Local, national, and international headlines from the net.
Magazine Sparks Outrage In Morocco
A Moroccan magazine, last week, published a cover story asking if it is appropriate to burn gays. The magazine, Maroc Hebdo, is published in French and distributed in Casablanca, sources tell SFGN. In last week’s issue, publishers decided to use an image of two young gay men at a swimming pool gazing into each other’s eyes with the headline asking, “Should We Burn Gays?” The magazine drew instant outrage from Moroccan activists and added to already tinder box conditions for gays in the North African country. The Kingdom of Morocco, in recent weeks, has deported political activists as well as inspectors from Amnesty International. A constitutional monarchy led by King Mohammed VI, Morocco is considering decriminalizing homosexuality as two gay men currently stand trial for same-sex sexual conduct and face a potential three-year prison sentence. Mohammed VI, of the Alaouite family, has been on throne in Rabat since 1999.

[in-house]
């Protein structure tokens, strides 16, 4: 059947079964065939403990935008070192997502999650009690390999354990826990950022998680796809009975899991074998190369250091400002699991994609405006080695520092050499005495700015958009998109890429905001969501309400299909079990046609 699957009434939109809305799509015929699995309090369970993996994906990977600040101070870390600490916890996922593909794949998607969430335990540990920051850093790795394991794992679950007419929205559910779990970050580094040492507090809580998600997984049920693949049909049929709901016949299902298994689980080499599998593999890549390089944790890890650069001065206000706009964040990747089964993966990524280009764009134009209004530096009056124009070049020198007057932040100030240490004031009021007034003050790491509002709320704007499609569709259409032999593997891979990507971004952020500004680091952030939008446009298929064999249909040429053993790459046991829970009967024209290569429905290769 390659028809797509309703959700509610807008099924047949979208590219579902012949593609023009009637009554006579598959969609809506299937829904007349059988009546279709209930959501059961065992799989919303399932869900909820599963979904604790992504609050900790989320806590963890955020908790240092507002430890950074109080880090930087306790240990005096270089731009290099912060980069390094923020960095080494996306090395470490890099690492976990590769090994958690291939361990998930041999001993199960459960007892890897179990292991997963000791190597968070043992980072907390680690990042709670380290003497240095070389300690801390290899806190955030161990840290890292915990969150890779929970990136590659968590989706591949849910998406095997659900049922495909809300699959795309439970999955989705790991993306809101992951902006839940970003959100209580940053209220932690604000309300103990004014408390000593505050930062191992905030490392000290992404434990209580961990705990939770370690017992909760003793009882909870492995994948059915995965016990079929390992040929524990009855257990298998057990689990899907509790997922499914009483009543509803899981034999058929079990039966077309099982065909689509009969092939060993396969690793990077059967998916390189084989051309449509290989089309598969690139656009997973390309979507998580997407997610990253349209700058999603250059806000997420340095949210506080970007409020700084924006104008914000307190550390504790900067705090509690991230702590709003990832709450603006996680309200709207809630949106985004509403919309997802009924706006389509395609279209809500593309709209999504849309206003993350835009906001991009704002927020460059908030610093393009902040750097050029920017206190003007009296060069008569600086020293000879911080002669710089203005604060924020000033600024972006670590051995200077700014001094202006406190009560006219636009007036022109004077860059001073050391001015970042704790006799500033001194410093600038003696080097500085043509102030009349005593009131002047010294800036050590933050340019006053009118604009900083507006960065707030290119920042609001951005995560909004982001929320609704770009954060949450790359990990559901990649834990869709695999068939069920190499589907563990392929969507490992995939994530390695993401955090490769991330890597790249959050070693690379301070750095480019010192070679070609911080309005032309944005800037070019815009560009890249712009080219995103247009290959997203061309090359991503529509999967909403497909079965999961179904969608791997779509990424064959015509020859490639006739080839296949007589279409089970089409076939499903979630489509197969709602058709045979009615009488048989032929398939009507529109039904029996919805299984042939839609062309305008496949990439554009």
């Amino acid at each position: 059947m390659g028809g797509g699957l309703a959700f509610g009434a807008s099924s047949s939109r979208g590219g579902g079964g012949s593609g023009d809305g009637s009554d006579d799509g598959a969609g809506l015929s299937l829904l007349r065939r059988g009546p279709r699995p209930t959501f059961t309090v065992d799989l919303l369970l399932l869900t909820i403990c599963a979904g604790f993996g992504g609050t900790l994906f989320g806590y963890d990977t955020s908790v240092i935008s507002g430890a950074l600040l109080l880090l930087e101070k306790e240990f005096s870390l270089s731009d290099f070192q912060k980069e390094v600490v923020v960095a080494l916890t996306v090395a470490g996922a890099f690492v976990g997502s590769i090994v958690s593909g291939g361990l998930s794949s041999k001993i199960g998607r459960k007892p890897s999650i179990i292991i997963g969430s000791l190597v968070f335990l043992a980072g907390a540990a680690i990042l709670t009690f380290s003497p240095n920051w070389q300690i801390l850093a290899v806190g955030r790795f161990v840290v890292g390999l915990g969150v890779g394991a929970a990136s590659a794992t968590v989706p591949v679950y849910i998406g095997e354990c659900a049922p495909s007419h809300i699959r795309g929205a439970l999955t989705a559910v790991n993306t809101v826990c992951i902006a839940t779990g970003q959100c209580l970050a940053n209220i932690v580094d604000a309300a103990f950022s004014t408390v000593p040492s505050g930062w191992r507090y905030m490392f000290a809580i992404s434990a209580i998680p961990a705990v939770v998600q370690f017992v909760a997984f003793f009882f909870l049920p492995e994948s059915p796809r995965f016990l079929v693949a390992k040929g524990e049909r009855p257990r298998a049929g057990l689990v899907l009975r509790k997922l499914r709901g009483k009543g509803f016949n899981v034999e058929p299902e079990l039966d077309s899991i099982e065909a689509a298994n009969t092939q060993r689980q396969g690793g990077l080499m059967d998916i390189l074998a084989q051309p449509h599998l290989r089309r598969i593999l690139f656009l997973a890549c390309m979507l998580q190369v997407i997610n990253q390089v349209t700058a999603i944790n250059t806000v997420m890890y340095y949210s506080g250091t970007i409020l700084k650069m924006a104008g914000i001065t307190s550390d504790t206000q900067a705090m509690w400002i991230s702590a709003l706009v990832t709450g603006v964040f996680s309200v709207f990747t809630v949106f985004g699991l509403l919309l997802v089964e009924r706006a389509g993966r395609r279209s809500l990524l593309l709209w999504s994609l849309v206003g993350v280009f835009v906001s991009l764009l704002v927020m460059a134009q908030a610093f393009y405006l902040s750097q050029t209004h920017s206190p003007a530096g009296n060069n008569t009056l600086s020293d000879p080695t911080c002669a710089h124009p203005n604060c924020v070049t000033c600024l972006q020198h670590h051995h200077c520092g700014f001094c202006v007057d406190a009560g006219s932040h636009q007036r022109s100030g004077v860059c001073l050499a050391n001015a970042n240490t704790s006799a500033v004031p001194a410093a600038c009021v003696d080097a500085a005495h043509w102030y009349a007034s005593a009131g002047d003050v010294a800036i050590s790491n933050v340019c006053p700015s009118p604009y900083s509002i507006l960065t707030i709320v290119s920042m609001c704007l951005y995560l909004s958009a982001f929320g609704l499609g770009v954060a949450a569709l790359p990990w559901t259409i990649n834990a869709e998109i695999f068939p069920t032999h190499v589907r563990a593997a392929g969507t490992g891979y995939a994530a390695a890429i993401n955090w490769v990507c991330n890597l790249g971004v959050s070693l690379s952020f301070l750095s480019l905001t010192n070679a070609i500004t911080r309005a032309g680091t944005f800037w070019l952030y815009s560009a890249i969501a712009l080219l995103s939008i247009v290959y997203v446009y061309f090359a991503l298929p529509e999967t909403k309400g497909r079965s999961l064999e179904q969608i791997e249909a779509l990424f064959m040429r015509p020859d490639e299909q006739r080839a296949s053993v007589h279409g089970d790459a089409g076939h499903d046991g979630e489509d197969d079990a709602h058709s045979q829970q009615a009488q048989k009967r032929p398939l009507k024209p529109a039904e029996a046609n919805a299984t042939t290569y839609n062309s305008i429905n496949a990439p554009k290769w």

Gay Hotelier Faces Hard Times
The owner of the Out NYC Hotel was reportedly removed from a Fire Island gay bar last week amid growing tensions of his political activity. The New York Post is reporting Mati Weiderpass, owner of Out NYC Hotel, engaged in a heated argument with patrons at the Sip-n-Twirl in Fire Island Pines and was consequently asked to leave the premises. Weiderpass is struggling through a backlash from the LGBT community after hosting a fundraising dinner for Republican Presidential candidate Ted Cruz, a U.S. Senator from Texas. Adding injury to insult, Out NYC Hotel was recently hit with a workplace discrimination lawsuit by four former employees of a restaurant and bar inside the hotel.
Scott Signs HIV Testing Bill
Florida Governor Rick Scott, in a flurry of bills signed into law last week in Tallahassee, signed HB 321 making HIV testing easier. The new law, health care advocates say, eliminates some of the paperwork required of Florida physicians and gives patients the option to opt-out of routine testing. "Given CDC reports that most new infections stem from persons unaware of their status, Governor Scott’s actions to sign this bill into law takes public health policy to the next critical level in our fight against HIV/AIDS in Florida," said David Poole, director of legislative affairs at AIDs Healthcare Foundation’s Southern Bureau.